Your tree has stood in flood waters for weeks, or suffered through a long, brutal drought. Or major limbs were lost in a storm. Or maybe the poor thing was partially tipped over by high winds, and you've had to straighten it up and brace it. Whatever the insult, the tree now looks some the worse for wear, and you're anxious to make it healthy again.
So out comes the bag of fertilizer and...
DON'T! Just don't.
If there is one thing you should not do "for" a damaged tree, it's fertilize it. (The exception: if your soil is deficient in nutrients—and that has been confirmed by a soil test. Even then, only the deficient nutrients should be applied.)
I inadvertently broke that rule several years ago, after our beautiful pin oak was severely damaged by an ice storm. Come spring, I spread organic fertilizer on the grass, remembering too late that I needed to keep it well away from the tree's expansive root system. Sure enough, the injured tree put on a spectacular spurt of growth that year—which was not good.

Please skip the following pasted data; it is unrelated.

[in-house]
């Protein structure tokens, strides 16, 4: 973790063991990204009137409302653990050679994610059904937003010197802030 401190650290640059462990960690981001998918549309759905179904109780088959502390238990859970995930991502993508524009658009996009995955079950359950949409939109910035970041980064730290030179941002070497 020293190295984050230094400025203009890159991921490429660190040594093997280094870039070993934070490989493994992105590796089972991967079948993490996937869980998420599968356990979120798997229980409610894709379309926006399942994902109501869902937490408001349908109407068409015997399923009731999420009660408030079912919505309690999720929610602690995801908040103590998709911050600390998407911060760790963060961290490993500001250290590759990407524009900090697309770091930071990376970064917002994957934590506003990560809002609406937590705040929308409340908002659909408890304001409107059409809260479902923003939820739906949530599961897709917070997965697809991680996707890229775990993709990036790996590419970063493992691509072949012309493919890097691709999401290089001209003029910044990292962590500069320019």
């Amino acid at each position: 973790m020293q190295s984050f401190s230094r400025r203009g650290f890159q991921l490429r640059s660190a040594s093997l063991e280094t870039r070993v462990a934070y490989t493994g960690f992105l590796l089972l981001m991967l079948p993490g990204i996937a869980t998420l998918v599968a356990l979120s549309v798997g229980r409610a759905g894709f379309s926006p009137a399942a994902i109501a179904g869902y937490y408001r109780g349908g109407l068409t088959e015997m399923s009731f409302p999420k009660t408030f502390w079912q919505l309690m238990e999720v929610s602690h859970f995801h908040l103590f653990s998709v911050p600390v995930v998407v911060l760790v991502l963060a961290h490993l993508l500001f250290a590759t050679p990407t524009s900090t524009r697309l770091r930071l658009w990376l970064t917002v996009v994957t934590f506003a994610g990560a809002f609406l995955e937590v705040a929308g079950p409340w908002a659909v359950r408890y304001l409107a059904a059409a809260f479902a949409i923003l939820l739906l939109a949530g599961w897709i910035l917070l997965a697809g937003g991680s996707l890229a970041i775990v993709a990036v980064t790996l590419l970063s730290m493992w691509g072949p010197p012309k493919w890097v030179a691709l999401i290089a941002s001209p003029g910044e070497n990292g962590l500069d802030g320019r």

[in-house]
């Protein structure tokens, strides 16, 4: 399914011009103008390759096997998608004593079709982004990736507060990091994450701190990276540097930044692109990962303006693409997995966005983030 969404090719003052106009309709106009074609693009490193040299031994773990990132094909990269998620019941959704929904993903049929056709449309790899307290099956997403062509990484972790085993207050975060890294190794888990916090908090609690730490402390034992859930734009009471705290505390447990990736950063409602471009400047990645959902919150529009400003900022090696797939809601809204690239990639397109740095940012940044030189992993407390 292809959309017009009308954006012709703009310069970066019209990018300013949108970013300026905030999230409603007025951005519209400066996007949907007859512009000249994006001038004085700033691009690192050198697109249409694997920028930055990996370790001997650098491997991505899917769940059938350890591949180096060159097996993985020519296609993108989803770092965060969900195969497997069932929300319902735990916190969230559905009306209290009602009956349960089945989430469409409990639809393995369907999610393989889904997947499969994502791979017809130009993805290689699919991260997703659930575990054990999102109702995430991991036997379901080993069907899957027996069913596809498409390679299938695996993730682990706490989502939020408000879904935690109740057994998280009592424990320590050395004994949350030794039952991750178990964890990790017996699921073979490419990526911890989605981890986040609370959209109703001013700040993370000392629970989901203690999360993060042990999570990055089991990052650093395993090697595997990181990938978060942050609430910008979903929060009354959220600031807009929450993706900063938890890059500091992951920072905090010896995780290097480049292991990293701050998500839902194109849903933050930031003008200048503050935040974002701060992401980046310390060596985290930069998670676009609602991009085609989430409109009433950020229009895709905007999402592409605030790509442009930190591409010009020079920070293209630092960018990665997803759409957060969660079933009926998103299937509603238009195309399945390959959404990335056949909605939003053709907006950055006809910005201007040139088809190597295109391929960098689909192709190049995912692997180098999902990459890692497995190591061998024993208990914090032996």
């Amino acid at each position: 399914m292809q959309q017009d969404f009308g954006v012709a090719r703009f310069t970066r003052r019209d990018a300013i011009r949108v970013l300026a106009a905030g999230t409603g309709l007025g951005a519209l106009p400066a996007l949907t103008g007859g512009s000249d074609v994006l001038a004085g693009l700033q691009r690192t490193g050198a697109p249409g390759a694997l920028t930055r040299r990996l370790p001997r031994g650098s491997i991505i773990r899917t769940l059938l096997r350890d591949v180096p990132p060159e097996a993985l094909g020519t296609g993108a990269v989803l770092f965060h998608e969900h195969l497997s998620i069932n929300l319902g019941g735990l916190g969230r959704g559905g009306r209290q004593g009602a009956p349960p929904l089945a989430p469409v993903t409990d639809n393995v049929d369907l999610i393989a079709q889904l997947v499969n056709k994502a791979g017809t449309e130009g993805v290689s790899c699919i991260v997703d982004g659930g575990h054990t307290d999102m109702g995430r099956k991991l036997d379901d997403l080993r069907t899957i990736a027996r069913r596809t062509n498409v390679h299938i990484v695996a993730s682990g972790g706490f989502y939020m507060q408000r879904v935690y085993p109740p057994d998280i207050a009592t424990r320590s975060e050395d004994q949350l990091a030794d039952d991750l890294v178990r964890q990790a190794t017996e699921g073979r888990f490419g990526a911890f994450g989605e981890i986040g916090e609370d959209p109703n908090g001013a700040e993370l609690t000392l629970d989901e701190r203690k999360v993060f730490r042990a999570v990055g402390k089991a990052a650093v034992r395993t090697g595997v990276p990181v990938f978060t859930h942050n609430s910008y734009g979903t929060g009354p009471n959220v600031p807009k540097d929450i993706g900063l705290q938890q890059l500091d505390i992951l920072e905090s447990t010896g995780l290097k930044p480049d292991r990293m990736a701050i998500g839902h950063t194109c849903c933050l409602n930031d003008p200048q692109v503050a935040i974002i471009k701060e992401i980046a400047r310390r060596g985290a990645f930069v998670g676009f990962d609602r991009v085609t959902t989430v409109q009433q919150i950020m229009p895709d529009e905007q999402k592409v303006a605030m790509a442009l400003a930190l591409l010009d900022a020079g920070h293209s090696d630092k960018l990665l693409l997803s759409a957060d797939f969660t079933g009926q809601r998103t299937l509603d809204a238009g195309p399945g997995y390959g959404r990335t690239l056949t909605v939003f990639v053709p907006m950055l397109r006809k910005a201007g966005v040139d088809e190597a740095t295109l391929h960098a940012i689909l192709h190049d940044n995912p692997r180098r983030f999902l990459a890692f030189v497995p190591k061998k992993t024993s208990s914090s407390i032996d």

When a tree is damaged—especially when it suffers root loss—it needs to pour everything it has into healing wounds and regenerating feeder and anchor roots. It cannot do that when its energy is being diverted into growing lush new leaves and branches.
Initially, fertilizer might give you what you want: a landscape specimen with a lush, green crown. From all appearances, your tree will have made a miraculous recovery.
But if the flush of new growth pushes the tree past its capacity to sustain, and the healing process stalls, your prized specimen could become even more susceptible to attack by diseases or pests. This year's miracle recovery can turn into next year's sudden decline.
In the case of our pin oak, we were lucky. The tree managed to heal its many wounds over the next few years despite the dose of fertilizer. But that healing would undoubtedly have progressed much faster if the oak hadn't been forced to support an unnecessarily luxuriant crown.
So what can you do for a damaged tree once any needed pruning repairs have been made? Of course, the tree will need a steady supply of soil moisture, especially inside its drip line. And if the specimen is particularly valuable to your landscape, you might consult a certified arborist as to whether it would be advisable to have it treated with growth retardant. (See Surviving Dead Roots, posted on 9/9/11.) This will keep crown growth minimal during the healing period, while enhancing root growth.
Other than that, one of the best things you can give your recuperating tree is time...time to catch its breath and heal.